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March 10, 2013: Going Undercover for Elephant Ivory, Held Hostage by Hippos, and More

In the new NGT film "Battle for the Elephants," producers J.J. Kelley and John Heminway track the ivory trade from poachers in Tanzania to China's middle class homes.
In the new film “Battle for the Elephants,” producers J.J. Kelley and John Heminway track the ivory trade from elephant poachers in Tanzania to China’s middle class homes. (Photo by John Heminway for National Geographic Television)

Every week, embark with host Boyd Matson on an exploration of the latest discoveries and interviews with some of the most fascinating people on the planet, on National Geographic Weekend.

Please check listings near you to find the best way to listen to National Geographic Weekend, or pick your favorite segments and listen now below!

Episode: 1310 – Air Date: March 10, 2013

HOUR 1

Elephant numbers dwindle across Africa as the demand for their ivory continues to be pushed by an apparently insatiable thirst from China. National Geographic Television film producers J.J. Kelley and John Heminway follow the ivory trade in their new film, Battle for the Elephants. In it Kelley goes undercover in Tanzania to meet the ivory poachers, while Heminway studies the final products, prominently displayed in the homes of an increasingly affluent Chinese middle class.

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Julie and Colin Angus, one-time National Geographic Adventurers of the Year for their self-propelled circumnavigation of the globe, found an appropriate follow-up to their extreme journey. Taking inspiration from a bike ride between Scotland and the Middle East to explore their family roots, Julie tells Boyd that they decided to follow the history of the olive tree, as Phoenician traders spread it around the Mediterranean Sea. She said that while their “Olive Odyssey” wasn’t as rugged as their past adventures, it had its own challenges, as they had their 10-month son along for the ride.

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Extracting non-renewable resources from the ground can scar a country’s landscape irreparably; but when done properly, it can jump-start a nation’s economy and pave the way for permanent development. Environmental scientist and National Geographic Emerging Explorer Saleem Ali consults governments on the best ways to develop their natural wealth. He tells Boyd that greed has the potential to blind elected officials, but a bigger threat in developing nations is armed insurgencies that seek to destabilize the countries in order to profit from the extractive wealth.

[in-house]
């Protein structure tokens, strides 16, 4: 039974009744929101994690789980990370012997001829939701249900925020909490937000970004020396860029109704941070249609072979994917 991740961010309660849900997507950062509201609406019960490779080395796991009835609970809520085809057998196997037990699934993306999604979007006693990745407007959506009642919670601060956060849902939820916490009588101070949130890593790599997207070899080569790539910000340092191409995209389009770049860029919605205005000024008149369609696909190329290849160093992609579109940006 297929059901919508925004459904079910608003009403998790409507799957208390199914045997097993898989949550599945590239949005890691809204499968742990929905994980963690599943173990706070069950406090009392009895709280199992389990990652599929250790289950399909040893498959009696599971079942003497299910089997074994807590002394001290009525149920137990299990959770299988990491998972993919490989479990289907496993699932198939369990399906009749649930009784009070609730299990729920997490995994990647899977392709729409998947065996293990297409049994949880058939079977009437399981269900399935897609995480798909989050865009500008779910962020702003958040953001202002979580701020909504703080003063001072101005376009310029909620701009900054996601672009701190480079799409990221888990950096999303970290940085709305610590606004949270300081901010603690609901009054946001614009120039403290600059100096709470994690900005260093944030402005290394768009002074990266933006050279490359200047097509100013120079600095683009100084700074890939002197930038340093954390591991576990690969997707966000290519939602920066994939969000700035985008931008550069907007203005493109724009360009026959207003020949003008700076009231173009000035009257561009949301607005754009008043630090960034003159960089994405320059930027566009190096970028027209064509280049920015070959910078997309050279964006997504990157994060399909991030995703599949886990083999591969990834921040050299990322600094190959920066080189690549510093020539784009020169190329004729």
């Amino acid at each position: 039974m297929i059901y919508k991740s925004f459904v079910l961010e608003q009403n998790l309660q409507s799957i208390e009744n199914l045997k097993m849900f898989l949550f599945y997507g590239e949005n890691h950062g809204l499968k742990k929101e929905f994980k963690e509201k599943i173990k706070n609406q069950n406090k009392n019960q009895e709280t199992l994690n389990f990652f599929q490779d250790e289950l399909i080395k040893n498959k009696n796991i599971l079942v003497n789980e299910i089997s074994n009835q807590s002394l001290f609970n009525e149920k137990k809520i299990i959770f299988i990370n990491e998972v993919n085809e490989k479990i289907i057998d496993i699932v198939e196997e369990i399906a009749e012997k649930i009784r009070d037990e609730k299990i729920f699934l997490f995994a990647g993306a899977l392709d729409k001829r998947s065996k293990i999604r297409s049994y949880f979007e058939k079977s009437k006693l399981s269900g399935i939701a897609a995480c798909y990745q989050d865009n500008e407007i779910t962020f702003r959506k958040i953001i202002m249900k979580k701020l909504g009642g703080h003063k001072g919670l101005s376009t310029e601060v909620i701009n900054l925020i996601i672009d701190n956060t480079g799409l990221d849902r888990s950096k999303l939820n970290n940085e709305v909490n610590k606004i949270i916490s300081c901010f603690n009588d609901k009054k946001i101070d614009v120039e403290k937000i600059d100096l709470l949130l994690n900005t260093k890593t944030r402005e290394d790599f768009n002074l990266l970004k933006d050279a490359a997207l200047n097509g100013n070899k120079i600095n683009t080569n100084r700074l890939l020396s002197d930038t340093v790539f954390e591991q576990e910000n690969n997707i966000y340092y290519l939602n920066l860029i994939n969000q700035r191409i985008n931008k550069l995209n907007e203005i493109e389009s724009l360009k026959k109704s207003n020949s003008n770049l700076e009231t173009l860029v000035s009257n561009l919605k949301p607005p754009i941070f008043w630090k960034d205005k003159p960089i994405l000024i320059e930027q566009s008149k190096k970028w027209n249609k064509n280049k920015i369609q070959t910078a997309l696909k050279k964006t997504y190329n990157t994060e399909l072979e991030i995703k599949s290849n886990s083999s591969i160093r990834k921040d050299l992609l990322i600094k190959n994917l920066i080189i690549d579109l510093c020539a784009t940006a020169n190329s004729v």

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Remotely operated “drone” aircraft have helped the American government observe and attack terrorists abroad for years. But the aircraft have now caught the eyes of police departments, farmers, and a broad array of groups inside the United States, raising many ethical questions of jurisdiction and illegal spying. John Horgan wrote “The Drones Come Home,” in the March, 2013 issue of National Geographic. Horgan explains that the upside is likely too great to ignore for many industries across the country.

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David Braun, editor of National Geographic Daily News, tells Boyd that squid can fly. The cephalopods have been observed shooting water, like a fire hose, from their bodies, which can propel them nearly 100 feet through the air and help them elude predators.

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HOUR 2

Hippos are known as the most dangerous animals in Africa. They’re humongous, they’re ill tempered, and they’re unafraid. Needless to say, when two British adventurers nearly paddled over one on their 600-mile River Gambia Expedition, they were alarmed. The trip took Jason and Helen Florio across three countries as they documented the lives of the people they encountered along the river, anxious over a proposed dam that would potentially change the river in significant ways.

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Panama’s strawberry poison dart frogs, despite their name, come in up to 15 different colorations that vary geographically across the Bocas Del Toro Archipelago. National Geographic grantee and herpetologist Dr. Molly Cummings studies the frogs and has attributed their variation to a few different hypotheses: predatory selection; mate selection; and frog-against-frog competition. Dr. Cummings also confirmed to Boyd that she has not yet kissed one of the poison frogs.

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As the weather begins to warm and winter recedes into memory, bears and humans return to the Appalachian trails from their winter hibernation. The black bears who make eastern Tennessee their home generally prefer to avoid people whenever possible, but people often carry food, which can attract hungry bears. Joel Zachry, bear biologist and author who works with the Appalachian Bear Rescue, has some tips to avoid conflict with the bears we meet along the hiking trails.

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In this week’s Wild Chronicles segment, Boyd gives a sneak preview of his current trip to South Africa. He’s meeting with Louis Liebenberg, an expert animal tracker and persistence hunter, to learn the secrets of the tribes who once plied the trade across Southern Africa.

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